Catch up your presentation skills to your career
It’s time to catch up
As people progress in their careers, most of the focus on developing their capabilities is in the area of their technical skills (e.g. generating revenue, managing costs, meeting productivity targets, innovation in service delivery, ensuring technology supports the business, etc.). Presentation capabilities develop organically - by observation of people around them or their leaders. Which inevitably leads them to copy their mistakes. By the time people reach leadership positions, and they need to inspire others to perform at their best, there is a significant gap between the technical skills they are respected for mastering, and their skill in presenting those to others.
Think about when you were starting your career. There were some basics that you were expected to get your head around and show competency in to prove you were ready to handle some of the more complex responsibilities. Unless your role required you to present often, you didn’t develop competency in the basics of presenting in line with becoming competent in the basics of your role. It’s quite likely that if you did have to present at this stage of your career, like many others, you felt the “fight, flight or freeze” response kick in.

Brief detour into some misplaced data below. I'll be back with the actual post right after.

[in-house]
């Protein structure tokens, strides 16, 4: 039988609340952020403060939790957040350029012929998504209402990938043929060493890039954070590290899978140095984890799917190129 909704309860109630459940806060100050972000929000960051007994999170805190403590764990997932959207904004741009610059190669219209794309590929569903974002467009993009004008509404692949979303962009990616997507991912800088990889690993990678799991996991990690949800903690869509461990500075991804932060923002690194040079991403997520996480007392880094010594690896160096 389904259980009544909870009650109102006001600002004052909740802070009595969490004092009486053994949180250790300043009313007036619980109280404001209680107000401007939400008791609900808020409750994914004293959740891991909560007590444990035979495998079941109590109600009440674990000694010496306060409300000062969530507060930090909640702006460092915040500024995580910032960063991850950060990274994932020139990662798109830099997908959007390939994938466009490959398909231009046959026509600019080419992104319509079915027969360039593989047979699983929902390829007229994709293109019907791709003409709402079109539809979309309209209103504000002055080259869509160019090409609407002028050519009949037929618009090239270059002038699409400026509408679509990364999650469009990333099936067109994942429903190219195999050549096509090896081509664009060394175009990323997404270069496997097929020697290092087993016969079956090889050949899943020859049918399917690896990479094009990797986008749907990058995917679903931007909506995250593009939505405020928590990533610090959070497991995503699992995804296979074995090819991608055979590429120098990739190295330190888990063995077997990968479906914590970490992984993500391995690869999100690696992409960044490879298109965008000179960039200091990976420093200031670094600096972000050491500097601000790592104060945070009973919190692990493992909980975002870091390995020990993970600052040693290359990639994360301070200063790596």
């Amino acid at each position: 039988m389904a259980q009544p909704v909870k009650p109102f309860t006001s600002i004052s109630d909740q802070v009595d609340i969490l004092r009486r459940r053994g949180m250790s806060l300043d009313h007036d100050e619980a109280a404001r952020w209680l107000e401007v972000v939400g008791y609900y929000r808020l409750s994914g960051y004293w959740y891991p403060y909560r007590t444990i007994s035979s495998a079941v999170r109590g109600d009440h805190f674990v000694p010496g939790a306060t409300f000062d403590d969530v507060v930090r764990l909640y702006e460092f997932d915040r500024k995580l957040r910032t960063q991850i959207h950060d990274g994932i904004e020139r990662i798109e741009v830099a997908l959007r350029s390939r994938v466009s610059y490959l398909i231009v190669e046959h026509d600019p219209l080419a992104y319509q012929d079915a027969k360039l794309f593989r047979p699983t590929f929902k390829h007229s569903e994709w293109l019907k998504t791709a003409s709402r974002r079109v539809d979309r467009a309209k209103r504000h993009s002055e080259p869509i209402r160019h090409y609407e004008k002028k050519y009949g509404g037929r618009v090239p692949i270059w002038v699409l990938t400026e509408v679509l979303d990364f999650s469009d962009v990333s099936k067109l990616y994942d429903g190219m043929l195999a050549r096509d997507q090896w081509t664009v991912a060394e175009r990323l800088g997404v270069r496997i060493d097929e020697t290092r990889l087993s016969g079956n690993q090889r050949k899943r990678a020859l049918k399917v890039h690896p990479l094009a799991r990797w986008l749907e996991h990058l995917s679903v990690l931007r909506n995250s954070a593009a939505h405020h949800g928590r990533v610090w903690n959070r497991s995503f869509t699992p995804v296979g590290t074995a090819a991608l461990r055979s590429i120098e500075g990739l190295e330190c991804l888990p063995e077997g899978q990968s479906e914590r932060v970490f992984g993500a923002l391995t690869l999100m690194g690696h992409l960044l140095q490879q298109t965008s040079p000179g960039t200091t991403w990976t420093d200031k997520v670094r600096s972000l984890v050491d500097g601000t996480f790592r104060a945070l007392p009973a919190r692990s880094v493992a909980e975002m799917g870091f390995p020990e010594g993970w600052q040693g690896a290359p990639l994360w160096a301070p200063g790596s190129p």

Once you demonstrated that you could handle the basics, you were given (or took) more responsibility, more complex work, more challenging problems. You broke free from historical and traditional methods and tried new things – your ideas, or ideas from outside the organisation that you thought would be effective to free some of its potential. You developed your individual style of leading your area of the organisation and started to get known for it. Your presentations, though, remained with the standard “tell them what you’re going to tell them, tell them, tell them what you told them” style.
Now in a leadership position, you have been able to set the direction for the organisation (or your part of it), set goals, objectives, targets, performance expectations and accountabilities. People know what they are meant to be doing. You have effectively informed them. And if that was enough, they would be performing at required levels (or better). However, what you’ve created is drones. You’re informing their minds, rather than inspiring their action. They will follow orders because you’re their superior. Leading, however, is having people choose to follow you.
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